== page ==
Designers often use Pantone, CMYK, or HTML color codes to communicate colors and internal review teams may not be familiar with them. Also, understanding what fonts have been used in a design file can be challenging with the right tools. Using artwork management tools such as Artwork Flow, you can ensure that your new designs stay familiar with the help of color extractor and font finder tools.
4. Use a centralized asset storage
Redesigning a packaging label means using both old and new design assets. If you haven’t used an artwork management solution before then you will probably have to sift through email threads to find old design files. Your cloud storage could also be filled with both personal and work files. To avoid such a mess, you can make use of the storage that comes with artwork management platforms.
A key feature of this storage is that it automatically organizes your files based on the project they are in. You can assign role-based access to these files. Furthermore, with version control, you can be sure that no file is mistakenly overwritten or deleted.
5. Define timelines, onboard stakeholders
Once you have listed the people and the assets needed for the project, creating a project can be done in a few simple clicks. The entire process can be done in two steps:
- Create the project: In this space, you will upload all the artwork, or onboard the external agency to upload the files, add details such as the names, deadlines, and project type, and create a project.
- Define the workflow: You can onboard stakeholders and assign them lists of things to do. In Artwork Flow, you can make use of predefined lists and assign deadlines. You can even save the workflow for use in the future.
Defining a clear workflow allows stakeholders to have a clear view of what to do and by when. This ensures that you can launch the product on time.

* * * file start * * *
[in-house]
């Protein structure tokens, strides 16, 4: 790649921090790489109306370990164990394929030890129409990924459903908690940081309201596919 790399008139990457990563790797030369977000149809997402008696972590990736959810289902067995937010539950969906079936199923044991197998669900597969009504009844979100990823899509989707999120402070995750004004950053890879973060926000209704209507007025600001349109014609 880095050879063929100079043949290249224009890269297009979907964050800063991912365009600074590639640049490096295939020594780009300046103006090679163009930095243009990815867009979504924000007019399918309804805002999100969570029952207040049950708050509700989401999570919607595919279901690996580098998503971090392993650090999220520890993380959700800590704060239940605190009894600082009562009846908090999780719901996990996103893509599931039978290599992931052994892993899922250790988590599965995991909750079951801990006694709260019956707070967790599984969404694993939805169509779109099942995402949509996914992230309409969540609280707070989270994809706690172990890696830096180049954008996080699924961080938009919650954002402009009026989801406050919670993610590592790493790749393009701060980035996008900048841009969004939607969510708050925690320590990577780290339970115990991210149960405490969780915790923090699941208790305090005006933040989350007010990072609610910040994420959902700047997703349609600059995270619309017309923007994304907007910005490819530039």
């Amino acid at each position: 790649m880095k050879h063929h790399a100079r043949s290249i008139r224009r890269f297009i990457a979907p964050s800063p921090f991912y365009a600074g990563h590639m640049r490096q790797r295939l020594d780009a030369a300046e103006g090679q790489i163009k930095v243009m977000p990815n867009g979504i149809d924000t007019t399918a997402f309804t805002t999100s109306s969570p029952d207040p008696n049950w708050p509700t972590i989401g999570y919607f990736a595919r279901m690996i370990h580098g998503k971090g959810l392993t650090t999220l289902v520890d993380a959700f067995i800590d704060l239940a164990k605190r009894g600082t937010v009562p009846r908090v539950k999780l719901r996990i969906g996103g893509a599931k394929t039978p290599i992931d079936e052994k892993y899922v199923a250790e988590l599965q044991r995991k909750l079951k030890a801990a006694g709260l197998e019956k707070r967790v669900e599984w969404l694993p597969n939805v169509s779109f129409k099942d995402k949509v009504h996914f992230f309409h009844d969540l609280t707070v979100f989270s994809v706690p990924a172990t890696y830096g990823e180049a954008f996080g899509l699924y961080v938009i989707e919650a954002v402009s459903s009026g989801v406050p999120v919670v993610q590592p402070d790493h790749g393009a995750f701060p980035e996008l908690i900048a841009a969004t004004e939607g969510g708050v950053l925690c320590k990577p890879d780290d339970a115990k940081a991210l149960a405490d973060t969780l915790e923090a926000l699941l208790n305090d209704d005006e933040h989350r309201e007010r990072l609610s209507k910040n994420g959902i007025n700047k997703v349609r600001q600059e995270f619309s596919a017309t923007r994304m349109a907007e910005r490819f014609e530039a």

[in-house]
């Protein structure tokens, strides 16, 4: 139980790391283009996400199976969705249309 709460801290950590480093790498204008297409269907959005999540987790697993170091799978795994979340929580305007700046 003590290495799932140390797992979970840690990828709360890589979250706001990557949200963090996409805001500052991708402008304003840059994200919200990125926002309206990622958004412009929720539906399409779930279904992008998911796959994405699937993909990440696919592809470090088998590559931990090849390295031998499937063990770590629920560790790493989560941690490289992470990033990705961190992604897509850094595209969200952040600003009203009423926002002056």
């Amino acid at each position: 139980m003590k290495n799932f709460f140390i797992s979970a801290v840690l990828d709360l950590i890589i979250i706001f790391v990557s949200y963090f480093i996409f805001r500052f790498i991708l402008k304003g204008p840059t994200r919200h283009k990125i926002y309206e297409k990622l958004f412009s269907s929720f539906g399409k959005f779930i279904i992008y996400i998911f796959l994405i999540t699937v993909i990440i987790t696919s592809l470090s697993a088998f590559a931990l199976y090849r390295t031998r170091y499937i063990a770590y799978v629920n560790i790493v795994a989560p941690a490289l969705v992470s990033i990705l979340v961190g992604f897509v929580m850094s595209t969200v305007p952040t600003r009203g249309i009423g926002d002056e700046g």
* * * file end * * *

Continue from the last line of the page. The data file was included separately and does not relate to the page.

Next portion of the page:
6. Ensure compliance
Meeting regulatory compliance is one of the key challenges of designing a label. To ensure compliance, you need a complete checklist of regulations you need to adhere to and the tools to verify the correctness of the design on time.
You can create lists for each project type and save them to reuse. For example, for food packaging designs, the elements that are regulated include the information panel, the vegetarian/non-vegetarian logo, the calorie count, the nutritional values, and more. You can make lists of each element and what to check (the color or the font size) and save them as lists.
When you define tasks for stakeholders, you can share these lists directly and give them a due date.
7. Keep track of the changes made
With version control and PDF compare tools, one can check if feedback is incorporated into the design. Often feedback for regulatory compliance includes minor changes such as increasing the size by a few millimeters. It is hard to understand visually if that change has been incorporated or not.
But by using the PDF compare tool, reviewers can easily check for these changes. Furthermore, with version control, you have a complete understanding of the changes made to a design file over time.
8. Double-check for errors
Artwork management platforms provide you with all the tools needed for collaborative proofing of design files. These include:
- Color extractor: See if the right colors have been used or not by verifying their Pantone of CMYK color codes.
- Font Finder: Extracts fonts from design files and shows the typeface names.
- PDF compare: Compares two PDF files side-by-side and highlights the changes in the files.
- Online Measurement Scale: Measures the size of the elements on the soft copy of the design files.
- Spell Checker: Look for typos and translation errors in the design files.
- Visualize layers: See the different layers of the artwork files.
Reviews get checklists and deadlines. They can then use these tools to check the elements mentioned in the checklist and provide comprehensive feedback to the design team.
9. Visualize prototypes
Building prototypes can be expensive. To see how the design die line looks on a 3D packaging, you can simply upload the design file on the artwork management platform and see how the design looks when printed. This not only saves you money but also saves a lot of time.
10. Double down on bottlenecks
Managers can use the dashboard to view the progress of the project. The dashboard gives critical information regarding where a project is. It can also show if a project may get delayed or has missed a deadline. This allows managers to proactively address bottlenecks, ensuring that the launch day is not missed.
11. Manage multiple projects
Packaging label redesign involves multiple projects running in parallel. Most brands have multiple product lineups, and the packaging needs to be updated together. With a Workflow management software & a brand asset management software like artwork flow, meeting compliance and sticking to timelines with zero errors becomes much easier.